From Roger Binny to Mitchell Starc: When bowlers helped teams lift the World Cup

On six out of the eight occasions so far, the World Cup-winning side has had a bowler finish with the highest number of wickets in the tournament.
From Roger Binny to Mitchell Starc: When bowlers helped teams lift the World Cup
From Roger Binny to Mitchell Starc: When bowlers helped teams lift the World Cup
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World Cup 2019 is heading for an interesting climax. While Australia is the only team to have confirmed a spot in the semifinals so far, the other three slots are up for grabs. India, New Zealand, Pakistan, England, and Bangladesh are all in the reckoning to make it to the top 4.

While the World Cup was tipped to be a batsman's paradise, it has been the bowlers who have turned the tables in the tournament. Whether it is Mitchell Starc's yorker to clean up Ben Stokes or Kuldeep Yadav's leg-spinner that went through Babar Azam's defence, bowlers have often managed to win the key moments in a game.

This has been a recurring pattern in World Cup tournaments in years gone by. Do you know how many times a bowler / batsman finished on top of the charts and the team ended up lifting the trophy? Here’s a lookback:

1979 World Cup, England

West Indies were the undisputed champions and gunning for a second successive title. They had a shrewd captain in ‘Super Cat’ Clive Lloyd who led from the front. In the final, they trounced England by 92 runs. West Indian opener Gordon Greenidge, who was one of the most feared batsmen of his times, emerged as the top-scorer in the tournament with 253 runs. He scored one hundred and two fifties with a highest  score of 106 at an average of 84.33.

1983 World Cup, England

1983 was a glorious chapter in Indian cricket as the underdogs stunned defending champions West Indies in the final. The team led by Kapil Dev played a fearless brand of cricket that helped them succeed. Defending a paltry total of 183, the Indians bowled the West Indies out for 140 runs. India’s Roger Binny finished as the highest wicket-taker in the tournament with 18 wickets. His bowling average was 18.66 with an economy rate of 3.81. He finished with best figures of 4 for 29. 

1987 World Cup, India-Pakistan

The World Cup moved out of England for the first time after the first three editions and was played in the sub-continent. India and Pakistan were the pre-tournament favourites but both lost in the semis to England and Australia respectively. In the finals held at the iconic Eden Gardens in Calcutta, it was Australia who emerged as the champions winning by 7 runs. England had looked well on course before their skipper Mike Gatting played an indiscreet reverse sweep which cost him his wicket, and England the match. Australia’s Craig McDermott finished as highest wicket-taker of the tournament with 18 wickets at an average of 18.94 with a best of 5 for 44. This was incidentally the same tally which Binny had picked in the previous edition.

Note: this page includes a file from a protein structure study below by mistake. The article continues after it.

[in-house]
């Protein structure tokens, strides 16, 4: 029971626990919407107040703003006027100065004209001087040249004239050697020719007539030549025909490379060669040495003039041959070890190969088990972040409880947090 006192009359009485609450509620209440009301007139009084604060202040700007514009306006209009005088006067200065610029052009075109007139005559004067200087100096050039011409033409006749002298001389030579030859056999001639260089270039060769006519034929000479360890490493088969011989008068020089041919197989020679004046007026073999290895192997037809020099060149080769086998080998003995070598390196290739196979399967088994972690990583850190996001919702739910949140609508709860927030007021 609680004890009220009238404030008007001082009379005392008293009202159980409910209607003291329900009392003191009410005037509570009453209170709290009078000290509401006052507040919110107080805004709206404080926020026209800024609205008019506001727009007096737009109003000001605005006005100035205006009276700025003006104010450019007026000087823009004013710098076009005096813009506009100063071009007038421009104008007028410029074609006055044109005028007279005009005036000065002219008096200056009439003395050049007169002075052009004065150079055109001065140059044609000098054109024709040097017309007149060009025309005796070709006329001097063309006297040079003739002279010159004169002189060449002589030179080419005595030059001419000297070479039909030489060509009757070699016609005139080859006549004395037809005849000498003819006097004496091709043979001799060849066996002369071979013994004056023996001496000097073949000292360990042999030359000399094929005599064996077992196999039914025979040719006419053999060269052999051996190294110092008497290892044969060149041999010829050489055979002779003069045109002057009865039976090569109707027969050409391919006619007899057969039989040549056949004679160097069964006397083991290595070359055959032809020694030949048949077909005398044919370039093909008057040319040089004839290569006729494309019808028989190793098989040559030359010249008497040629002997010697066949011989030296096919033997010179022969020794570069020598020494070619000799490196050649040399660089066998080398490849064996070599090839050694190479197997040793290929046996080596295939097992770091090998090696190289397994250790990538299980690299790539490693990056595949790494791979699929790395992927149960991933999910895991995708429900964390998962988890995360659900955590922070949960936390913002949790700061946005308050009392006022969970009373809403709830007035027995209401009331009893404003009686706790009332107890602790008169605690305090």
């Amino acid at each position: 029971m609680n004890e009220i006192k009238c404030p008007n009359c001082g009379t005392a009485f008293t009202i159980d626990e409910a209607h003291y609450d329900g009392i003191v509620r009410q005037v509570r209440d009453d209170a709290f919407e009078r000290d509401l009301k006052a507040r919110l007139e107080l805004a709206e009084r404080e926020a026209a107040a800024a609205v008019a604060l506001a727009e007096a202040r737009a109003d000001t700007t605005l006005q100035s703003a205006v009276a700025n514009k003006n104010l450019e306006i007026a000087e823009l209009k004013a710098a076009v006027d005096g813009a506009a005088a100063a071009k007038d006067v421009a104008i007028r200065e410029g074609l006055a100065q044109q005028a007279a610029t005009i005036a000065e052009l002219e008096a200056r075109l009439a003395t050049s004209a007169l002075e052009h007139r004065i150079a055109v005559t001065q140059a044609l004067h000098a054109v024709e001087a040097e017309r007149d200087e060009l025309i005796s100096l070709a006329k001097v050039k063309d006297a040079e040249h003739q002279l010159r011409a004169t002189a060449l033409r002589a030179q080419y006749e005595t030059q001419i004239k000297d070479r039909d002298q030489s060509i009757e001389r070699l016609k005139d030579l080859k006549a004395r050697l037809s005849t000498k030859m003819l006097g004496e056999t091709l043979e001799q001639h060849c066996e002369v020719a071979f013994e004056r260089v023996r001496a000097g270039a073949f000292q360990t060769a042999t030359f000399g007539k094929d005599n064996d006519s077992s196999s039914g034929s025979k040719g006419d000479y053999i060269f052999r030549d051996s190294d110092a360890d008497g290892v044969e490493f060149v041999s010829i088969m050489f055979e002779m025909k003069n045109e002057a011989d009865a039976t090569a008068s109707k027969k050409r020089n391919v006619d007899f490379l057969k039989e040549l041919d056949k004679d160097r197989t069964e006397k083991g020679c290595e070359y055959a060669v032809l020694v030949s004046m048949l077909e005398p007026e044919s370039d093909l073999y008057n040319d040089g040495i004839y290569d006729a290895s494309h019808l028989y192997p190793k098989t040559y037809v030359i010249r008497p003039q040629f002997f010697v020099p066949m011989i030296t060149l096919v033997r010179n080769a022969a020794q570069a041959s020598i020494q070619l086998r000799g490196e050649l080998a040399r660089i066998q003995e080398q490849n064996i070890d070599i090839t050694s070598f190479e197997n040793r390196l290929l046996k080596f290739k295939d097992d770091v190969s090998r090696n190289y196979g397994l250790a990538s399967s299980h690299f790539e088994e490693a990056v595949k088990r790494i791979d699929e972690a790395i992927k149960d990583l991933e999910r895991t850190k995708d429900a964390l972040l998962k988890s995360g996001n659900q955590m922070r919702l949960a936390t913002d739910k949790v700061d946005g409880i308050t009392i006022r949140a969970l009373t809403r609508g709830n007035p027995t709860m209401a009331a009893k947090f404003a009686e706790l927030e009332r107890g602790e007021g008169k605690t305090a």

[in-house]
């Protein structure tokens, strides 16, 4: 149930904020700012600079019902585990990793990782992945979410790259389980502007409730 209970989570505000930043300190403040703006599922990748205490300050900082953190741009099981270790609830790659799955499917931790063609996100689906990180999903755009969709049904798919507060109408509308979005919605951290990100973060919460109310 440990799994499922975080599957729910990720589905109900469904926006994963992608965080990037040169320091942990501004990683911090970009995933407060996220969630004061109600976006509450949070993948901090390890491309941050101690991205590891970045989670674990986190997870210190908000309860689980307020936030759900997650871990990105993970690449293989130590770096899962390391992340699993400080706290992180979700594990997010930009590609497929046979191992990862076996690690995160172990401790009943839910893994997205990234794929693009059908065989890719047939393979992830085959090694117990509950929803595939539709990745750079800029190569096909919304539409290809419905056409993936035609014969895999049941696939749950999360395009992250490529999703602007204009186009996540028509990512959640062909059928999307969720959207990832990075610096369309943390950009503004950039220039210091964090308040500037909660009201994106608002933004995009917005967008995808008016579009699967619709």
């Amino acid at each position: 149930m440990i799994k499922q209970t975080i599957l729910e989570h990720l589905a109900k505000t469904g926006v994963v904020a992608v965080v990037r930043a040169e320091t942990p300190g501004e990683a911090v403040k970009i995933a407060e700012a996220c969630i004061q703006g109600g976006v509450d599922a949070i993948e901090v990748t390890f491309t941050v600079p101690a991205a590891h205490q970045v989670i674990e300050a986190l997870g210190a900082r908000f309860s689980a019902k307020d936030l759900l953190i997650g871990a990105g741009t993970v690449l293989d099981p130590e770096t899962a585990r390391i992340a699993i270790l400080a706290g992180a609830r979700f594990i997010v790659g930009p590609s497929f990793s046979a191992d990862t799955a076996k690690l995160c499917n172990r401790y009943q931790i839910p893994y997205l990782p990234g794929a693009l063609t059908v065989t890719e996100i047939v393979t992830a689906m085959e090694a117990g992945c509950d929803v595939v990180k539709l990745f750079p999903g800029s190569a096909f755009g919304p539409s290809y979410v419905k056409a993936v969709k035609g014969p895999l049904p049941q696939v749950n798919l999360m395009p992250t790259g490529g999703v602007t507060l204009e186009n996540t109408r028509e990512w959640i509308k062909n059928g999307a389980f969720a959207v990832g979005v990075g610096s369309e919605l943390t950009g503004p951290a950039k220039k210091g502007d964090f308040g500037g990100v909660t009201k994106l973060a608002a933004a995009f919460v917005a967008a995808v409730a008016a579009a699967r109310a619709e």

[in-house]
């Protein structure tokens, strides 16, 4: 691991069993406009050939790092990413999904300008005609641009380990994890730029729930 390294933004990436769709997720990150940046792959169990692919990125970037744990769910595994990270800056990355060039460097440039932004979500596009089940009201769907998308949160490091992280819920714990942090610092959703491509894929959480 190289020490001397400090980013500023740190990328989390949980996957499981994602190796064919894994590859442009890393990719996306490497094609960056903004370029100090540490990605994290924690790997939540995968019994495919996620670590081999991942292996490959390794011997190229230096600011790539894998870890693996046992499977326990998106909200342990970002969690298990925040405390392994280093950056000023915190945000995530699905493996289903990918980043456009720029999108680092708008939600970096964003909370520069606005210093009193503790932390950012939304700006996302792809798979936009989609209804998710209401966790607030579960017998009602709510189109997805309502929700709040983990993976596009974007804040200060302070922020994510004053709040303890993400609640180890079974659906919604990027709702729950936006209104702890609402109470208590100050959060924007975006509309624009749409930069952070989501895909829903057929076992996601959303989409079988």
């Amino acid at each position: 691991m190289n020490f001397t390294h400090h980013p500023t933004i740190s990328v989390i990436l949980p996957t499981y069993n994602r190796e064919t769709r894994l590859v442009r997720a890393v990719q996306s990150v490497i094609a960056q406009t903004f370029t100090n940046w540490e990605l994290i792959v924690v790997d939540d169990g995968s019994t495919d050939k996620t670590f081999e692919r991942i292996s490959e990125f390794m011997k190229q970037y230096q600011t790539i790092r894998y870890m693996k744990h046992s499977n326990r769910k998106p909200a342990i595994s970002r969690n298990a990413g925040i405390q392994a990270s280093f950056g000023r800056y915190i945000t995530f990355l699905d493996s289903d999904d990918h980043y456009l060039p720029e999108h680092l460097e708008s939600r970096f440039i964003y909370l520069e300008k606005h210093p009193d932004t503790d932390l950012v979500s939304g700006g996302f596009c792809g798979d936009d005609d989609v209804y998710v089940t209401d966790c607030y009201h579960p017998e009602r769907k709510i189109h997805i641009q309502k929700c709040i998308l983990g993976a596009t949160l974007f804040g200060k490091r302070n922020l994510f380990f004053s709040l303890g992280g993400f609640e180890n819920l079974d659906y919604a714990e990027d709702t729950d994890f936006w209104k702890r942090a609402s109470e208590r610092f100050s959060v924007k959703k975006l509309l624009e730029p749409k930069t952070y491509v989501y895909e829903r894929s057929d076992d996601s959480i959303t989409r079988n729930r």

1992 World Cup, Australia-New Zealand

Sub-continental teams were not expected to do well on the fast, bouncy pitches of Australia-New Zealand. But Pakistan, which had almost been eliminated from the competition, sprung a surprise to lift the trophy. They beat England by 22 runs thanks in part to a fiery spell of fast bowling by Wasim Akram who took 2 wickets off successive deliveries. Akram finished as the highest wicket-taker in the tournament with 18 scalps at an average of 18.77 and economy rate of 3.76. Coincidentally, this was again the same tally for the highest wickets in the tournament as the previous two editions. 

1999 World Cup, England 

This was the start of Australia’s great run of World Cup triumphs. After a thrilling tie with South Africa in the semifinal, Australia entered the final on the basis of having finished higher in the Super Six standings. The final turned out to be a one-sided affair with Pakistan being bowled out for a mere 132. Shane Warne was the wrecker-in-chief with 4 wickets. He also finished joint-highest in the wickets tally with 20 wickets, a record he shared with New Zealand’s Geoff Allott. Warne’s wickets came at an average of 18.05 with an economy rate of 3.82. 

2007 World Cup, West Indies

Australia stretched their unbeaten record in World Cups, carrying on from 2003, to lift their third title in a row. In a final plagued with controversy, as the umpires allowed play under fading light, Australia romped home by 53 runs under the D/L method. Mathew Hayden aggregated the maximum runs in the tournament. He finished on 659 runs with 3 hundreds, at an average of 73.22 with a strike rate of 101.07. 

2011 World Cup, India-Sri Lanka-Bangladesh

India won the World Cup after a gap of 28 years, beating Sri Lanka in the final by 6 wickets. Yuvraj Singh was declared Player of the tournament for his all-round performance. Zaheer Khan shone with the ball and tied for the highest wickets in the tournament at 21 with Shahid Afridi. He finished with best bowling figures of 5 for 16 with an average of 12.85 and economy rate of 3.62. 

2015 World Cup, Australia-New Zealand

Australia beat New Zealand by 7 wickets to win a record 5th World Cup title. Mitchell Starc was the standout bowler of the tournament along with Trent Boult, as both finished on 22 wickets. Starc’s wickets came at an average of 10.18 with economy rate of 3.50. His best bowling figures were 6 for 28. 

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